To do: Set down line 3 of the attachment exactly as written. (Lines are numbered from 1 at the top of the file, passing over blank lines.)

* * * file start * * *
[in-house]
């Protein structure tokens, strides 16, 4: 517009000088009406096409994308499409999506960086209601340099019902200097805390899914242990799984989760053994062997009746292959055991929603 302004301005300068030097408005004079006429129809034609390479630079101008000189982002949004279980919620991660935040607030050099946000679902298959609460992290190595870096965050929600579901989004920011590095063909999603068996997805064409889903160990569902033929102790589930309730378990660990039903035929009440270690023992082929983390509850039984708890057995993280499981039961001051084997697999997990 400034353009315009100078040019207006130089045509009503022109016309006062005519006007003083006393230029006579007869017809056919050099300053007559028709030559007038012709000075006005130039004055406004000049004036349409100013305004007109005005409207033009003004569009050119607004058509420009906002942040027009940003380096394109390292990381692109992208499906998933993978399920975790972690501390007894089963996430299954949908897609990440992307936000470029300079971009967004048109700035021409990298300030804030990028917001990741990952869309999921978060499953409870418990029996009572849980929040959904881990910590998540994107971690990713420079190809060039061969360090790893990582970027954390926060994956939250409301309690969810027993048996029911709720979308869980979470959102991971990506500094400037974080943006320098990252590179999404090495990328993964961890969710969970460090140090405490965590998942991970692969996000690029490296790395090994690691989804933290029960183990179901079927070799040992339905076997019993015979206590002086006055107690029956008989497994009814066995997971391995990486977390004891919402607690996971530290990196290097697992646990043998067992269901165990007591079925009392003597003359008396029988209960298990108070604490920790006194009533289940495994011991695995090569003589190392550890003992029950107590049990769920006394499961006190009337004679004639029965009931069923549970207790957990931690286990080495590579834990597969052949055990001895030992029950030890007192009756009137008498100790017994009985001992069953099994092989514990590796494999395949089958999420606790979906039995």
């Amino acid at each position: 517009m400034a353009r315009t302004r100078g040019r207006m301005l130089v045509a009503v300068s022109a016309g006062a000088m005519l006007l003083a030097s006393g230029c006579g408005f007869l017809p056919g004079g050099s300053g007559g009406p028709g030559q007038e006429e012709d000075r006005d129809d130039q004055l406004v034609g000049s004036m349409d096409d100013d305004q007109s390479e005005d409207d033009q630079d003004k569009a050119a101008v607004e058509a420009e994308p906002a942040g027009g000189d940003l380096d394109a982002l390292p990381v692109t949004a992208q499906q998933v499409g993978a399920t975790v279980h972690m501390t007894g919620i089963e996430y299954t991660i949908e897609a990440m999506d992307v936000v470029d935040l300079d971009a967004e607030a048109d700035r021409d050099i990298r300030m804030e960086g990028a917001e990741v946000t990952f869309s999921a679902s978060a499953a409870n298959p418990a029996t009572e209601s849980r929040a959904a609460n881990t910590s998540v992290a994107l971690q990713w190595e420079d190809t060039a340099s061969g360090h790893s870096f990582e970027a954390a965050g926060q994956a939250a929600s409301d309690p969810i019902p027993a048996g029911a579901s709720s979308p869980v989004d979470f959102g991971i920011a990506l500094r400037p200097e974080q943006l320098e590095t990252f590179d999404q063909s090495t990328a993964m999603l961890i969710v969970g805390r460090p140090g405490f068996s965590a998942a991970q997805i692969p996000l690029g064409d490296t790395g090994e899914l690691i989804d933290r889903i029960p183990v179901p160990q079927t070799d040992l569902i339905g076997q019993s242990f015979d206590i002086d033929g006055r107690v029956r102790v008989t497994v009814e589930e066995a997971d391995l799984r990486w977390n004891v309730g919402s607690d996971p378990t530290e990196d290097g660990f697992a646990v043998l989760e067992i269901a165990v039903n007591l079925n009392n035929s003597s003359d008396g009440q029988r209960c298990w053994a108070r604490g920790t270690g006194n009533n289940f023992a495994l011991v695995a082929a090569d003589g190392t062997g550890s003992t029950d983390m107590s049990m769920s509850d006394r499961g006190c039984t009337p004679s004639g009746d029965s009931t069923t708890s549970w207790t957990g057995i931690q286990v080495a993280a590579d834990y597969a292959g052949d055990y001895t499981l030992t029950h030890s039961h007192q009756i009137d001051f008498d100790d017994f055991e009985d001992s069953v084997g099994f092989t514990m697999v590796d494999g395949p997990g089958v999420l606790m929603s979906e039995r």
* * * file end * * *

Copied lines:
């Amino acid at each position: 517009m400034a353009r315009t302004r100078g040019r207006m301005l130089v045509a009503v300068s022109a016309g006062a000088m005519l006007l003083a030097s006393g230029c006579g408005f007869l017809p056919g004079g050099s300053g007559g009406p028709g030559q007038e006429e012709d000075r006005d129809d130039q004055l406004v034609g000049s004036m349409d096409d100013d305004q007109s390479e005005d409207d033009q630079d003004k569009a050119a101008v607004e058509a420009e994308p906002a942040g027009g000189d940003l380096d394109a982002l390292p990381v692109t949004a992208q499906q998933v499409g993978a399920t975790v279980h972690m501390t007894g919620i089963e996430y299954t991660i949908e897609a990440m999506d992307v936000v470029d935040l300079d971009a967004e607030a048109d700035r021409d050099i990298r300030m804030e960086g990028a917001e990741v946000t990952f869309s999921a679902s978060a499953a409870n298959p418990a029996t009572e209601s849980r929040a959904a609460n881990t910590s998540v992290a994107l971690q990713w190595e420079d190809t060039a340099s061969g360090h790893s870096f990582e970027a954390a965050g926060q994956a939250a929600s409301d309690p969810i019902p027993a048996g029911a579901s709720s979308p869980v989004d979470f959102g991971i920011a990506l500094r400037p200097e974080q943006l320098e590095t990252f590179d999404q063909s090495t990328a993964m999603l961890i969710v969970g805390r460090p140090g405490f068996s965590a998942a991970q997805i692969p996000l690029g064409d490296t790395g090994e899914l690691i989804d933290r889903i029960p183990v179901p160990q079927t070799d040992l569902i339905g076997q019993s242990f015979d206590i002086d033929g006055r107690v029956r102790v008989t497994v009814e589930e066995a997971d391995l799984r990486w977390n004891v309730g919402s607690d996971p378990t530290e990196d290097g660990f697992a646990v043998l989760e067992i269901a165990v039903n007591l079925n009392n035929s003597s003359d008396g009440q029988r209960c298990w053994a108070r604490g920790t270690g006194n009533n289940f023992a495994l011991v695995a082929a090569d003589g190392t062997g550890s003992t029950d983390m107590s049990m769920s509850d006394r499961g006190c039984t009337p004679s004639g009746d029965s009931t069923t708890s549970w207790t957990g057995i931690q286990v080495a993280a590579d834990y597969a292959g052949d055990y001895t499981l030992t029950h030890s039961h007192q009756i009137d001051f008498d100790d017994f055991e009985d001992s069953v084997g099994f092989t514990m697999v590796d494999g395949p997990g089958v999420l606790m929603s979906e039995r």